Despite the title and presence of writer/director Andrew Traucki, The Reef: Stalked is not a sequel to The Reef. Rather, like his films Black Water and Black Water: Abyss they’re unrelated films that share only a common monster, crocodiles in Black Water, and sharks in The Reef.
This time around we’re introduced to diving enthusiast Nic (Teressa Liane, The Spy Who Never Dies, The Vampire Diaries). After she finds her sister Cath (Saskia Hampele, Arctic Blast, Neighbours) dead, drowned in the bathtub by her abusive boyfriend Greg (Tim Ross, Bloody Hell, Wonderland) however that changes.
Nine months later she can’t even see water let alone resume diving, without imagining her sister’s death. Hoping it’ll be therapeutic she joins her old diving crew Jodie (Ann Truong, Hard Target 2, Cowboy Bebop) and Lisa (Kate Lister, Unhinged, The Final Scream), and her other sister Annie (Saskia Archer, Bali 2002) at the beach. Their kayaking trip turns out to be anything but therapeutic however when they’re joined by an uninvited guest, a great white shark.
After a run of films using all manner of excuses to put their potential victims in harm’s way, a house washed out to sea in The Requin, a plane crash in Great White and stolen jet ski’s in Shark Bait, I have to give Traucki credit for keeping it simple here. Just let the cast go boating, no gimmicks needed.
I want to give the audience a tense, thrilling adrenalin ride. I strongly believe that the best way to achieve this is by using suggestion rather than revelation.Andrew Traucki
I also give The Reef: Stalked credit for how it handles the first appearance of the shark. A fin in the water. Two of the women swimming for their kayaks. A dropped paddle. Traucki gets quite a bit of tension out of it. Then he has to ruin it by showing the shark itself. Granted it’s not Requin level awful, but the CGI here isn’t particularly good and it doesn’t match the occasional footage of a real shark.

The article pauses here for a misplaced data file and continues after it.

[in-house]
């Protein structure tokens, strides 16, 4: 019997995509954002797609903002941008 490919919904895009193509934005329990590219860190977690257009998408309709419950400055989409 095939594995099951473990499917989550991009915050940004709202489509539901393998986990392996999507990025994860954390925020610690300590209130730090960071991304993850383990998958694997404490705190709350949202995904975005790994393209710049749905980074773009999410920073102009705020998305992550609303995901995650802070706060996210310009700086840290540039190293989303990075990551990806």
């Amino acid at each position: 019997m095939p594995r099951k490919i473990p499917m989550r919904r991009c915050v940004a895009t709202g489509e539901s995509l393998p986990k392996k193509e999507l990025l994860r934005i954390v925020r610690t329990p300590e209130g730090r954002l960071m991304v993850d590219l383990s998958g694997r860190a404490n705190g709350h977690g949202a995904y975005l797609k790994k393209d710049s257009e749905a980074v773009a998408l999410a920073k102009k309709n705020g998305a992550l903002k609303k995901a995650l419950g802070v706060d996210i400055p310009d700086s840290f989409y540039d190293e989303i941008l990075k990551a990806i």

Despite that, The Reef: Stalked does have a few things going for it. The characters are at least likable which puts them ahead of most of the chum to be in the other films. They may be thinly drawn and not very well developed, but they’re not obnoxious pricks and idiots you want to throw to the shark either.
The Reef: Stalked also has a plot that at least makes some sense and, for the most part, provides logical reasons for the characters to do what they do. Granted it still works in cliches like the outboard motor that dies at the wrong time and a shark that just won’t die. But at least it doesn’t rely on the characters constantly making bad choices or ridiculous plot devices like the ending of The Requin.
The actual attack scenes are well staged and do keep the shark out of sight as much as possible. A lot of viewers will probably feel let down by the fact there aren’t more of them as well as the relatively low body count and lack of gore. I could have done with more of them myself, but The Reef: Stalked at least delivers a good amount of tension and suspense in between the attacks.
While not a great film, The Reef: Stalked is certainly acceptable and watchable if you’re in the mood for yet another shark film and you don’t want to wait for the forthcoming Maneater or take a chance on Sharkula.
RLJE Films will release The Reef: Stalked to VOD and Digital platforms as well as Shudder on July 29th. You can check their Facebook page for more information. In the UK Signature Entertainment will release it to Digital platforms on the same date and on DVD on August 8th. And if you’re looking for more films like this, FilmTagger can help.